This Week in Philosophy 2018–06–10
“Rain and a looming thunder- storm threaten to put the kibosh on our Weekend photoshoot with Chanelle, Lady McCoy, at Soho Farmhouse — and the Loughrea firebrand is having none of it. The vivid pink Libélula dress boasts an elegant boho vibe that perfectly matches our location today.
Raining or not, the 41-year-old mother- of-two is up for doing the photographs outside. A dedication to getting the job done right courses through her veins, but then that’s what I would expect of the newest investor on RTÉ’S Dragons’ Den, whose entrepreneurial questioning style is forensic. Recipient of an All- Ireland Business Champion Award 2018 for outstanding achievements in business leadership — and recently ranked 23 on the Lovin.ie list of ’50 Incredible People Shaping Modern Ireland’ — Chanelle is with me at Soho Farmhouse in Oxfordshire: a rural ‘resort’ an hour away from the Berkshire home she shares with her kids and husband of 12 years.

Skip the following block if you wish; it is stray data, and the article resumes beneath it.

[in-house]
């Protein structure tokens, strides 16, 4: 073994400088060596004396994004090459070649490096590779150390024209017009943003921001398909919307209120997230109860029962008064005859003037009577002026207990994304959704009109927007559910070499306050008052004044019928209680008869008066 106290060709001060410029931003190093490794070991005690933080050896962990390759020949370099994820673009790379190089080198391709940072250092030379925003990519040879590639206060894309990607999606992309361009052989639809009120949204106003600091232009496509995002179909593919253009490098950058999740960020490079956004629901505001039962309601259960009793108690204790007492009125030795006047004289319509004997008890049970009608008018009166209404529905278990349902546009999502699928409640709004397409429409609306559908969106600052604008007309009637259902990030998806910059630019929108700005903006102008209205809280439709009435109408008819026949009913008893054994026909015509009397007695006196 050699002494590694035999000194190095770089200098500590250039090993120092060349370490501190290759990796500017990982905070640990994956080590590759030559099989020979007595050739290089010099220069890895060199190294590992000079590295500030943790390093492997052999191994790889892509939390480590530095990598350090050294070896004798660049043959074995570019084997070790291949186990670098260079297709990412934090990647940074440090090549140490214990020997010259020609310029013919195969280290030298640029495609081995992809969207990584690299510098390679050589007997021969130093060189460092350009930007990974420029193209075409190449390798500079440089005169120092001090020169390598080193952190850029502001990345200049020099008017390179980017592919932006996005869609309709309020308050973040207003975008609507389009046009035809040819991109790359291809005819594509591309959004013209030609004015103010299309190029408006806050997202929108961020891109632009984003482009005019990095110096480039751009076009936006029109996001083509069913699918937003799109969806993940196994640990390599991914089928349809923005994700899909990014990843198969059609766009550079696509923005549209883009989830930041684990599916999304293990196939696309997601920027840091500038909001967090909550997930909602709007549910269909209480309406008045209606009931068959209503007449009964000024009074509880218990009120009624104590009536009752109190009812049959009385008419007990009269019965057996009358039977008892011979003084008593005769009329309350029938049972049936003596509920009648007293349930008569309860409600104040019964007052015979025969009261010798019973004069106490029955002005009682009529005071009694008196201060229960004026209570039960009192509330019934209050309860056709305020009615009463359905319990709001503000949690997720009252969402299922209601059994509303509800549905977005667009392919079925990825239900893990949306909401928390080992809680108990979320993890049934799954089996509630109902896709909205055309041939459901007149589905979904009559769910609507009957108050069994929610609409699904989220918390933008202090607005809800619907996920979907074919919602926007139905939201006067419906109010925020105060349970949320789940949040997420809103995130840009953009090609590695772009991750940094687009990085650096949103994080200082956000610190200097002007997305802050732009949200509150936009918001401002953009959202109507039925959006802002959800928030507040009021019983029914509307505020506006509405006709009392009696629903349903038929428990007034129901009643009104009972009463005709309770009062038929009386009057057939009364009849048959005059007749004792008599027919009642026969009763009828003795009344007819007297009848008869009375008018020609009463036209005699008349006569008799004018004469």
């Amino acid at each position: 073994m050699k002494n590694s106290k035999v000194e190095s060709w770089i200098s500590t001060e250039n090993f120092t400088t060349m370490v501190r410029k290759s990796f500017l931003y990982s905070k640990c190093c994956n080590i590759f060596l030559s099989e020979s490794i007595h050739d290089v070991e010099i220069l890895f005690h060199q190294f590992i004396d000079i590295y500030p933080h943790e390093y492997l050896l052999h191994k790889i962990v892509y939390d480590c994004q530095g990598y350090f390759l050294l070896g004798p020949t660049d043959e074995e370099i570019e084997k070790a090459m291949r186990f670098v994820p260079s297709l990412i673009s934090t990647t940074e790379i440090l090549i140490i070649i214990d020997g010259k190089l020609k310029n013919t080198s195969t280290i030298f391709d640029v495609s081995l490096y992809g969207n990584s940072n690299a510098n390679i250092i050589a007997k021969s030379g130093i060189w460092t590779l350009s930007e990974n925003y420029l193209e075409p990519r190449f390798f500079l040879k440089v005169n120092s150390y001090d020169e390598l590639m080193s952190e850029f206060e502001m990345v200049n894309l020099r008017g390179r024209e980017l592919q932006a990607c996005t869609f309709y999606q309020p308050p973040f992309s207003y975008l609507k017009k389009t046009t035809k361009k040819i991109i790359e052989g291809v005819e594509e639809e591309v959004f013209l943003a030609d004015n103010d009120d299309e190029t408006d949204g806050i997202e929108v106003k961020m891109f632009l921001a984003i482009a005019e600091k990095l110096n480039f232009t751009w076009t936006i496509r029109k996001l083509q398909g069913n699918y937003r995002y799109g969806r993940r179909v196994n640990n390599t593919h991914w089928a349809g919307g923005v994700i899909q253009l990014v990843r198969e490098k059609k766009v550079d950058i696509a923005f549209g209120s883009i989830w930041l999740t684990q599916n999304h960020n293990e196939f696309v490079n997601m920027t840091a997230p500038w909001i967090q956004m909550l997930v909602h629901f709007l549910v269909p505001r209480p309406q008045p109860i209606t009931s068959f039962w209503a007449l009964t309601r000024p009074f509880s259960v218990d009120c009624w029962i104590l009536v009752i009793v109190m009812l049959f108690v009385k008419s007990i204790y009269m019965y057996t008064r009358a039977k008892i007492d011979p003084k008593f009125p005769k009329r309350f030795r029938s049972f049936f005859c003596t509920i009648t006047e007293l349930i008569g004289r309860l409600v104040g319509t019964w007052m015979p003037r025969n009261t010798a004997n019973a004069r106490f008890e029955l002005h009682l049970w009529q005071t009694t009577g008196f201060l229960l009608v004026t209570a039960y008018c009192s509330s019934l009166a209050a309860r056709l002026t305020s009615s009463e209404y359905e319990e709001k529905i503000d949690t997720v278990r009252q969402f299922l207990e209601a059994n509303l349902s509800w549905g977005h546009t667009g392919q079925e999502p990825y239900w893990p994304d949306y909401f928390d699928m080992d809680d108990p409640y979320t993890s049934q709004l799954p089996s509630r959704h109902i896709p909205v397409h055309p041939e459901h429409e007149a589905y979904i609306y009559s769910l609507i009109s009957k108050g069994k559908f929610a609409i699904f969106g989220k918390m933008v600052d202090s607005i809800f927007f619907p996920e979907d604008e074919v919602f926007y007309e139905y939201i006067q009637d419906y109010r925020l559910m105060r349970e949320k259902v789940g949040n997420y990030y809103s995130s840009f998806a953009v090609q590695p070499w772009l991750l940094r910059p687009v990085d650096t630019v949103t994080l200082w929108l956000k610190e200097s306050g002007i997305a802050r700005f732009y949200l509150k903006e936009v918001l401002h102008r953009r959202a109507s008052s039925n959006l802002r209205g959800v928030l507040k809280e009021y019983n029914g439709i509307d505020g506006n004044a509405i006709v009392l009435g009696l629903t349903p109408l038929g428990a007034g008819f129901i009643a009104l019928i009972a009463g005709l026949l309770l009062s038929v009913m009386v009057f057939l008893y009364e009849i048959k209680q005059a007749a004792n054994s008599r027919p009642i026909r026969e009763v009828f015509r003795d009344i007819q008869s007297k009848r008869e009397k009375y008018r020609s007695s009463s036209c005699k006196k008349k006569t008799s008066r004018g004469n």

Known as Tony McCoy to the legions of racing fans who cheered him on to an astounding 4,358 winners, he was always listed on race cards under his initials, A.P. — but he is ‘Anthony’ to Chanelle and his family. Two years ago this month, the couple set off for Buckingham Palace with their daughter, Eve (10), and Archie (four). There, the 20-time champion jockey became Sir Anthony, receiving a knighthood for services to horse racing; only the second jockey awarded a knighthood, after Sir Gordon Richards in 1953. The sporting legend from Moneyglass in Co Antrim joked that it was only his close friends that he was going to make call him Sir Anthony.”
“As last year’s Hypatia debate revealed, writing philosophy about being transgender is tricky. There are outstanding debates about which questions actually matter and who is best situated to philosophize about transgender identity, along with pitfalls to avoid — arguably facile comparisons among them. (As you may recall, Hypatia’s editors and associate editorial board split over an essay comparing being transgender to being transracial).